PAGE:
Imagine a city with 20 public high schools. Four or five are excellent, and parents citywide clamor to enroll their children into those programs—schools whose ACT scores sit atop the state and that create true pathways to success in college and career. The remaining fifteen fail to provide a quality education: student performance is among the lowest in the state, families with socioeconomic privilege avoid them completely, and odds of postsecondary success are vanishingly small.
This was New Orleans in 2005. This was still New Orleans in 2010, or nearly so. By 2015, however, the data tells a new and vastly better story.
Today, nearly half of the open enrollment high schools in New Orleans scored an “A” or a “B” on the state’s accountability system. Based on data released today by the Louisiana Department of Education (LDOE), these schools include Edna Karr, International High School, KIPP Renaissance, New Orleans Military/Maritime Academy, Sci Academy, Sci High, and Warren Easton. When schools also serving PARCC-tested grades are included in the final data later this year, the number of high schools with “A” or “B” letter grades could rise to 10 or more. As recently as 2010, no open enrollment high schools met this standard.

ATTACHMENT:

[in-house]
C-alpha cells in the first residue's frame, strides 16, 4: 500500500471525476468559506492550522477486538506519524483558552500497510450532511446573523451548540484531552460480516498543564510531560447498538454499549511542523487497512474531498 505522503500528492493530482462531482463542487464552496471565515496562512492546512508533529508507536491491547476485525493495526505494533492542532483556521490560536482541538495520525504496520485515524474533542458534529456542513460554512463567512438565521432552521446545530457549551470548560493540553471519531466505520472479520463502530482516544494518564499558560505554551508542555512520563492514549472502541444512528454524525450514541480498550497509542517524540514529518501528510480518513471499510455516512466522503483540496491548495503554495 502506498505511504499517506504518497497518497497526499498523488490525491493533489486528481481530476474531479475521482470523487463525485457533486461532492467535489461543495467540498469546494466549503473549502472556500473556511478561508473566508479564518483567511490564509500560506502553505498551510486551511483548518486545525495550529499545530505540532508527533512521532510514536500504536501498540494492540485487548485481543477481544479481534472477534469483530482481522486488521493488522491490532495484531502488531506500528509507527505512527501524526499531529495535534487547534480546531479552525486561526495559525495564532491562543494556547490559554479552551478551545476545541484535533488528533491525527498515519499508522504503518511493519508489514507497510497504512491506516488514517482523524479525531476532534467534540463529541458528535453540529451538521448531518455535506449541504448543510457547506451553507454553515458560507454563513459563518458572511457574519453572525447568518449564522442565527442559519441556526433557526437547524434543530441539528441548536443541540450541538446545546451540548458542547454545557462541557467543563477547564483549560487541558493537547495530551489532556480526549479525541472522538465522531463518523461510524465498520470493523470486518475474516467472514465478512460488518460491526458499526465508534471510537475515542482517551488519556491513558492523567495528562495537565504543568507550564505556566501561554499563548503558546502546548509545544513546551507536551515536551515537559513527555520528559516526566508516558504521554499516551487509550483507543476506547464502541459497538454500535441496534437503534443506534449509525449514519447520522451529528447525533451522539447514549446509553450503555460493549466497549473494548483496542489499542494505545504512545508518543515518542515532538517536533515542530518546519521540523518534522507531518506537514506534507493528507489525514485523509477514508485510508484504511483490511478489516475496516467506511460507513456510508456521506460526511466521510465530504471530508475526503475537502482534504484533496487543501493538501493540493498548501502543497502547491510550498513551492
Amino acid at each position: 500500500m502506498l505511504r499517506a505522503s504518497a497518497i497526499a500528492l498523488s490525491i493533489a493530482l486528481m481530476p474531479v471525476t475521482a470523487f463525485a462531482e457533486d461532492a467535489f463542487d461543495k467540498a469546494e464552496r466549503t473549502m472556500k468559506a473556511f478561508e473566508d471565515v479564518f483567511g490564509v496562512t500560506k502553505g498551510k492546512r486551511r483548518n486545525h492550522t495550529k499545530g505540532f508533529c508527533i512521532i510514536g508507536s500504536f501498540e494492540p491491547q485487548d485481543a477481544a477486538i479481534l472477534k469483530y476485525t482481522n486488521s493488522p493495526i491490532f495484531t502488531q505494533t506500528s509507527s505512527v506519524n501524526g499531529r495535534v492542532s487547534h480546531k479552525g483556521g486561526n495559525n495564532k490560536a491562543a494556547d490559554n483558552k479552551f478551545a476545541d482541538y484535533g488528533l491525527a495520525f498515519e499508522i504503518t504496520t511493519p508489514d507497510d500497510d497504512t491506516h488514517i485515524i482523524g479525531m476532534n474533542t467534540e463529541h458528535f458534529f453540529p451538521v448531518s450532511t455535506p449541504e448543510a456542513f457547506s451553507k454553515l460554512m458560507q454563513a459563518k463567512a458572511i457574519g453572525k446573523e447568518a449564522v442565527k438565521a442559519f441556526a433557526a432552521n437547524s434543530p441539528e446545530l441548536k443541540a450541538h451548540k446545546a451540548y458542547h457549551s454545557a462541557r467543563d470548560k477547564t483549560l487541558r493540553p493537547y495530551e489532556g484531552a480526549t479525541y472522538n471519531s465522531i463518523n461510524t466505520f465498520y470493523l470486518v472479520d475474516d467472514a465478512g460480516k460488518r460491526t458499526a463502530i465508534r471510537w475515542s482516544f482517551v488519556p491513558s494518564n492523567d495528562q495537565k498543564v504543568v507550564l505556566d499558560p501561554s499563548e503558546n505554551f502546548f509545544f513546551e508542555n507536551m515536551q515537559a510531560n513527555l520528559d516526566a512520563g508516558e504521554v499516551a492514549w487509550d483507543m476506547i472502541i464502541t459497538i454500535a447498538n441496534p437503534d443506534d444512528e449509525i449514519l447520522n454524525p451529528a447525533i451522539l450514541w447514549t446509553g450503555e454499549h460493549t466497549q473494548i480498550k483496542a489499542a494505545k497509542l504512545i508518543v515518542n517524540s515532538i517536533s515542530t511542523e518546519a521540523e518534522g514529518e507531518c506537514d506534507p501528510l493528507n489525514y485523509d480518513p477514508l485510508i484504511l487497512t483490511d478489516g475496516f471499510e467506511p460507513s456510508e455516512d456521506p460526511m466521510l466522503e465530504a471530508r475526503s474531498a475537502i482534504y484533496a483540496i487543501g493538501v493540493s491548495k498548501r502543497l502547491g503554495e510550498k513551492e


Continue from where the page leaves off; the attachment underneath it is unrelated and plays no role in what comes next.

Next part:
The number of children attending public schools in the lowest quartile statewide has been cut by more than two-thirds. In fact, in 2010, the six lowest performing schools in the state of Louisiana were all New Orleans high schools. Today every non-alternative high school in New Orleans scores a “D” or higher in the state’s accountability system. New Orleans has no more failing high schools, outside of alternative high schools that serve students with unique needs.
This means our families have more high-quality options. New Orleans students were consigned to underperforming high schools for too long—an arrangement tailor-made to diminish the incredible potential of thousands of our young people each year. Excellent schools are a vital component of a prosperous and equitable city. Citywide increases in ACT scores, graduation rates, and college enrollment metrics are not just data points; they mean that families researching high schools for 2016-17 have a range of much stronger options.
Our educators, our leaders, our parents, and most importantly, our students are responsible for this remarkable transformation. We still have a long way to travel before we can say that New Orleans is delivering on the promise of excellent schools for all. But today’s announcement is another indication of our progress along that path.